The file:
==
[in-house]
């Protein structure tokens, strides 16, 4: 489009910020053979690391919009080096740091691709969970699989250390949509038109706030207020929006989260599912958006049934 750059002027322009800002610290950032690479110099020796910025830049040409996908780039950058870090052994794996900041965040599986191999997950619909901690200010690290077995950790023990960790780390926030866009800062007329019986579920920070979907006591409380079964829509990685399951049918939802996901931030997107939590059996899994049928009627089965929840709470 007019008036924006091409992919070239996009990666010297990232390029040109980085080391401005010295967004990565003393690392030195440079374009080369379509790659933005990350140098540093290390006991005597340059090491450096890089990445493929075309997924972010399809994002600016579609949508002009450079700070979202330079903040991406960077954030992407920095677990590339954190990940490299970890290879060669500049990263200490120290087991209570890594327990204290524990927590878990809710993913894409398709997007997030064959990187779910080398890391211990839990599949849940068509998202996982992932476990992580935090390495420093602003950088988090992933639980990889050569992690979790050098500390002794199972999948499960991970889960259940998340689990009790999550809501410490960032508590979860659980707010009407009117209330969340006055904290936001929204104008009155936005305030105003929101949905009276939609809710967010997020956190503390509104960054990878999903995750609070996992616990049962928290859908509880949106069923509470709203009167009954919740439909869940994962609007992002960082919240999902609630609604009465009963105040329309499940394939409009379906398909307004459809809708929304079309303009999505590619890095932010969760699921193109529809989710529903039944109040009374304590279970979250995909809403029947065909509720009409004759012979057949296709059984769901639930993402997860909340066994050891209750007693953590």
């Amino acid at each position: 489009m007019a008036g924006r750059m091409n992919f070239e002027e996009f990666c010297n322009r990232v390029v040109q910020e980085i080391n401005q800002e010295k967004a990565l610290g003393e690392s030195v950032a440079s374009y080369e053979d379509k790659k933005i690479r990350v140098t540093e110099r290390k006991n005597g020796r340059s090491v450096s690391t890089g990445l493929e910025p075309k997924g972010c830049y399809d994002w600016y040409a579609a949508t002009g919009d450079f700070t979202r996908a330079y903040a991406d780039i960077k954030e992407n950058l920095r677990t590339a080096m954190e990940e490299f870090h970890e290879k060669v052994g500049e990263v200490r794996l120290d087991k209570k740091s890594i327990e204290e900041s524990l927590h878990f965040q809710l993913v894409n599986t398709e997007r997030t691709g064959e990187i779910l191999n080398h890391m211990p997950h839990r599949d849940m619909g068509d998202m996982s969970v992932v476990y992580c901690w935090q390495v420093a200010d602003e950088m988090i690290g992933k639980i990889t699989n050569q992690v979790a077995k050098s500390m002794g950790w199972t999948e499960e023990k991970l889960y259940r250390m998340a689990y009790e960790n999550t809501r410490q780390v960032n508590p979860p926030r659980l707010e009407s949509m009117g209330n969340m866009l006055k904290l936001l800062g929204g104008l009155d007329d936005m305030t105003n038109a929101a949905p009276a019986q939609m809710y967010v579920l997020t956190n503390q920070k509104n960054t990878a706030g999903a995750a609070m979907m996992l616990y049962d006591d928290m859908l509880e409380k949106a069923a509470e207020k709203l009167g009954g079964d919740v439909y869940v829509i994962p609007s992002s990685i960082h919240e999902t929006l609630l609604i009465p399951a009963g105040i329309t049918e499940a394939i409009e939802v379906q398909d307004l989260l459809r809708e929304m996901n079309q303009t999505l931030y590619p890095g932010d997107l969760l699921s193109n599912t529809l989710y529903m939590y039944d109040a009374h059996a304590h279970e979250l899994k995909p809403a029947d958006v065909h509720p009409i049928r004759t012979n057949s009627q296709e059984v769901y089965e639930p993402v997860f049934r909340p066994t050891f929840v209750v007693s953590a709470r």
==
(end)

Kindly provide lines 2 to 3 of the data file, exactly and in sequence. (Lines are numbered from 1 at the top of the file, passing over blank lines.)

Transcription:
């Protein structure tokens, strides 16, 4: 489009910020053979690391919009080096740091691709969970699989250390949509038109706030207020929006989260599912958006049934 750059002027322009800002610290950032690479110099020796910025830049040409996908780039950058870090052994794996900041965040599986191999997950619909901690200010690290077995950790023990960790780390926030866009800062007329019986579920920070979907006591409380079964829509990685399951049918939802996901931030997107939590059996899994049928009627089965929840709470 007019008036924006091409992919070239996009990666010297990232390029040109980085080391401005010295967004990565003393690392030195440079374009080369379509790659933005990350140098540093290390006991005597340059090491450096890089990445493929075309997924972010399809994002600016579609949508002009450079700070979202330079903040991406960077954030992407920095677990590339954190990940490299970890290879060669500049990263200490120290087991209570890594327990204290524990927590878990809710993913894409398709997007997030064959990187779910080398890391211990839990599949849940068509998202996982992932476990992580935090390495420093602003950088988090992933639980990889050569992690979790050098500390002794199972999948499960991970889960259940998340689990009790999550809501410490960032508590979860659980707010009407009117209330969340006055904290936001929204104008009155936005305030105003929101949905009276939609809710967010997020956190503390509104960054990878999903995750609070996992616990049962928290859908509880949106069923509470709203009167009954919740439909869940994962609007992002960082919240999902609630609604009465009963105040329309499940394939409009379906398909307004459809809708929304079309303009999505590619890095932010969760699921193109529809989710529903039944109040009374304590279970979250995909809403029947065909509720009409004759012979057949296709059984769901639930993402997860909340066994050891209750007693953590």
């Amino acid at each position: 489009m007019a008036g924006r750059m091409n992919f070239e002027e996009f990666c010297n322009r990232v390029v040109q910020e980085i080391n401005q800002e010295k967004a990565l610290g003393e690392s030195v950032a440079s374009y080369e053979d379509k790659k933005i690479r990350v140098t540093e110099r290390k006991n005597g020796r340059s090491v450096s690391t890089g990445l493929e910025p075309k997924g972010c830049y399809d994002w600016y040409a579609a949508t002009g919009d450079f700070t979202r996908a330079y903040a991406d780039i960077k954030e992407n950058l920095r677990t590339a080096m954190e990940e490299f870090h970890e290879k060669v052994g500049e990263v200490r794996l120290d087991k209570k740091s890594i327990e204290e900041s524990l927590h878990f965040q809710l993913v894409n599986t398709e997007r997030t691709g064959e990187i779910l191999n080398h890391m211990p997950h839990r599949d849940m619909g068509d998202m996982s969970v992932v476990y992580c901690w935090q390495v420093a200010d602003e950088m988090i690290g992933k639980i990889t699989n050569q992690v979790a077995k050098s500390m002794g950790w199972t999948e499960e023990k991970l889960y259940r250390m998340a689990y009790e960790n999550t809501r410490q780390v960032n508590p979860p926030r659980l707010e009407s949509m009117g209330n969340m866009l006055k904290l936001l800062g929204g104008l009155d007329d936005m305030t105003n038109a929101a949905p009276a019986q939609m809710y967010v579920l997020t956190n503390q920070k509104n960054t990878a706030g999903a995750a609070m979907m996992l616990y049962d006591d928290m859908l509880e409380k949106a069923a509470e207020k709203l009167g009954g079964d919740v439909y869940v829509i994962p609007s992002s990685i960082h919240e999902t929006l609630l609604i009465p399951a009963g105040i329309t049918e499940a394939i409009e939802v379906q398909d307004l989260l459809r809708e929304m996901n079309q303009t999505l931030y590619p890095g932010d997107l969760l699921s193109n599912t529809l989710y529903m939590y039944d109040a009374h059996a304590h279970e979250l899994k995909p809403a029947d958006v065909h509720p009409i049928r004759t012979n057949s009627q296709e059984v769901y089965e639930p993402v997860f049934r909340p066994t050891f929840v209750v007693s953590a709470r």